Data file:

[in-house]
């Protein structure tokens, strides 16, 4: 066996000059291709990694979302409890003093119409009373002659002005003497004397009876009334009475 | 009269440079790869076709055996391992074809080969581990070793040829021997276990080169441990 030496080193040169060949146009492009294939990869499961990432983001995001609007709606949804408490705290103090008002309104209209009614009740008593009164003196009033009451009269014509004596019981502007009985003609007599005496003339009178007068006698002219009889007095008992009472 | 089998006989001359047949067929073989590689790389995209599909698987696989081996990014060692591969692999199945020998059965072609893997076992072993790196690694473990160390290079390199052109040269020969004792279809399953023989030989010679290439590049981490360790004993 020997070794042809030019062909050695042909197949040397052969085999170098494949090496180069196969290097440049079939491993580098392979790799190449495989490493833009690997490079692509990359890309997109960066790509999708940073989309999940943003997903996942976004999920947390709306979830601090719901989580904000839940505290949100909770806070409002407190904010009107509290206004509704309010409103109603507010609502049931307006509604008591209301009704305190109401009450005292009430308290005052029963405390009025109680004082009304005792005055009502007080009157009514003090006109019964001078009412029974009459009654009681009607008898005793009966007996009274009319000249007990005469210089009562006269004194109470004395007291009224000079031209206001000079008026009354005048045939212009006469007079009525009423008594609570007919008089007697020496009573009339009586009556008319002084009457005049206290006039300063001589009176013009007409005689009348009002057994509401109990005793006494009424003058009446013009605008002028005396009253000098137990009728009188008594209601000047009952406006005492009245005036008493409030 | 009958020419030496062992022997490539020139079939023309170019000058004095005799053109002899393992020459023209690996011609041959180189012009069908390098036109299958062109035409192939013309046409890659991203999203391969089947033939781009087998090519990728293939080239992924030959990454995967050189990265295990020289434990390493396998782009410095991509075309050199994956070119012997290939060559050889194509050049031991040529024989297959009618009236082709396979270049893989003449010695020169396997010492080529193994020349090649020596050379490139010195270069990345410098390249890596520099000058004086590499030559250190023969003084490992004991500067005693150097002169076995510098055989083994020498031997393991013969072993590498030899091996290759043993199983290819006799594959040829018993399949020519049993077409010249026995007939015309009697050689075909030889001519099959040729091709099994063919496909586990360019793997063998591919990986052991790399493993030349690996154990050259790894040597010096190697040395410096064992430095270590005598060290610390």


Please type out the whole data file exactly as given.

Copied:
[in-house]
């Protein structure tokens, strides 16, 4: 066996000059291709990694979302409890003093119409009373002659002005003497004397009876009334009475 | 009269440079790869076709055996391992074809080969581990070793040829021997276990080169441990 030496080193040169060949146009492009294939990869499961990432983001995001609007709606949804408490705290103090008002309104209209009614009740008593009164003196009033009451009269014509004596019981502007009985003609007599005496003339009178007068006698002219009889007095008992009472 | 089998006989001359047949067929073989590689790389995209599909698987696989081996990014060692591969692999199945020998059965072609893997076992072993790196690694473990160390290079390199052109040269020969004792279809399953023989030989010679290439590049981490360790004993 020997070794042809030019062909050695042909197949040397052969085999170098494949090496180069196969290097440049079939491993580098392979790799190449495989490493833009690997490079692509990359890309997109960066790509999708940073989309999940943003997903996942976004999920947390709306979830601090719901989580904000839940505290949100909770806070409002407190904010009107509290206004509704309010409103109603507010609502049931307006509604008591209301009704305190109401009450005292009430308290005052029963405390009025109680004082009304005792005055009502007080009157009514003090006109019964001078009412029974009459009654009681009607008898005793009966007996009274009319000249007990005469210089009562006269004194109470004395007291009224000079031209206001000079008026009354005048045939212009006469007079009525009423008594609570007919008089007697020496009573009339009586009556008319002084009457005049206290006039300063001589009176013009007409005689009348009002057994509401109990005793006494009424003058009446013009605008002028005396009253000098137990009728009188008594209601000047009952406006005492009245005036008493409030 | 009958020419030496062992022997490539020139079939023309170019000058004095005799053109002899393992020459023209690996011609041959180189012009069908390098036109299958062109035409192939013309046409890659991203999203391969089947033939781009087998090519990728293939080239992924030959990454995967050189990265295990020289434990390493396998782009410095991509075309050199994956070119012997290939060559050889194509050049031991040529024989297959009618009236082709396979270049893989003449010695020169396997010492080529193994020349090649020596050379490139010195270069990345410098390249890596520099000058004086590499030559250190023969003084490992004991500067005693150097002169076995510098055989083994020498031997393991013969072993590498030899091996290759043993199983290819006799594959040829018993399949020519049993077409010249026995007939015309009697050689075909030889001519099959040729091709099994063919496909586990360019793997063998591919990986052991790399493993030349690996154990050259790894040597010096190697040395410096064992430095270590005598060290610390």